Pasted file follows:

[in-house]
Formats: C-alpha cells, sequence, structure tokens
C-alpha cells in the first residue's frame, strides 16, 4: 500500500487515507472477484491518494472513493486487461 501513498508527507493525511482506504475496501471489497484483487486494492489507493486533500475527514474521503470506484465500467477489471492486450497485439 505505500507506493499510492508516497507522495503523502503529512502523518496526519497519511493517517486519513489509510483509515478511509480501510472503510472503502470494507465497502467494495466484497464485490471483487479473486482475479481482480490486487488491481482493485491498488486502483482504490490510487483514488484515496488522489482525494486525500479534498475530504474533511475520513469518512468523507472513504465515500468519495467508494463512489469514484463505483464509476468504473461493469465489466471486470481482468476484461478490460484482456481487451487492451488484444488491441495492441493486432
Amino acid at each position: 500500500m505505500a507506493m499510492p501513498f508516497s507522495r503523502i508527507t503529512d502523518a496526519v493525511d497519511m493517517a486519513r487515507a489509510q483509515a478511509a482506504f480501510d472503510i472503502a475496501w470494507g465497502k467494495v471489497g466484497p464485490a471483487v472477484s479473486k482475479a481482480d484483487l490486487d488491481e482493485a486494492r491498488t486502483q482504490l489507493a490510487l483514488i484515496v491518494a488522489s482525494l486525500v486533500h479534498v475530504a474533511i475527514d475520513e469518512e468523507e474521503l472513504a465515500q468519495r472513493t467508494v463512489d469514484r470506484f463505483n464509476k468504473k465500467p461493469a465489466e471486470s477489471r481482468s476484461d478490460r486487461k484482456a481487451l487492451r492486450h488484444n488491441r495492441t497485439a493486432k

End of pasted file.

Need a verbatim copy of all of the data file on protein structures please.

[in-house]
Formats: C-alpha cells, sequence, structure tokens
C-alpha cells in the first residue's frame, strides 16, 4: 500500500487515507472477484491518494472513493486487461 501513498508527507493525511482506504475496501471489497484483487486494492489507493486533500475527514474521503470506484465500467477489471492486450497485439 505505500507506493499510492508516497507522495503523502503529512502523518496526519497519511493517517486519513489509510483509515478511509480501510472503510472503502470494507465497502467494495466484497464485490471483487479473486482475479481482480490486487488491481482493485491498488486502483482504490490510487483514488484515496488522489482525494486525500479534498475530504474533511475520513469518512468523507472513504465515500468519495467508494463512489469514484463505483464509476468504473461493469465489466471486470481482468476484461478490460484482456481487451487492451488484444488491441495492441493486432
Amino acid at each position: 500500500m505505500a507506493m499510492p501513498f508516497s507522495r503523502i508527507t503529512d502523518a496526519v493525511d497519511m493517517a486519513r487515507a489509510q483509515a478511509a482506504f480501510d472503510i472503502a475496501w470494507g465497502k467494495v471489497g466484497p464485490a471483487v472477484s479473486k482475479a481482480d484483487l490486487d488491481e482493485a486494492r491498488t486502483q482504490l489507493a490510487l483514488i484515496v491518494a488522489s482525494l486525500v486533500h479534498v475530504a474533511i475527514d475520513e469518512e468523507e474521503l472513504a465515500q468519495r472513493t467508494v463512489d469514484r470506484f463505483n464509476k468504473k465500467p461493469a465489466e471486470s477489471r481482468s476484461d478490460r486487461k484482456a481487451l487492451r492486450h488484444n488491441r495492441t497485439a493486432k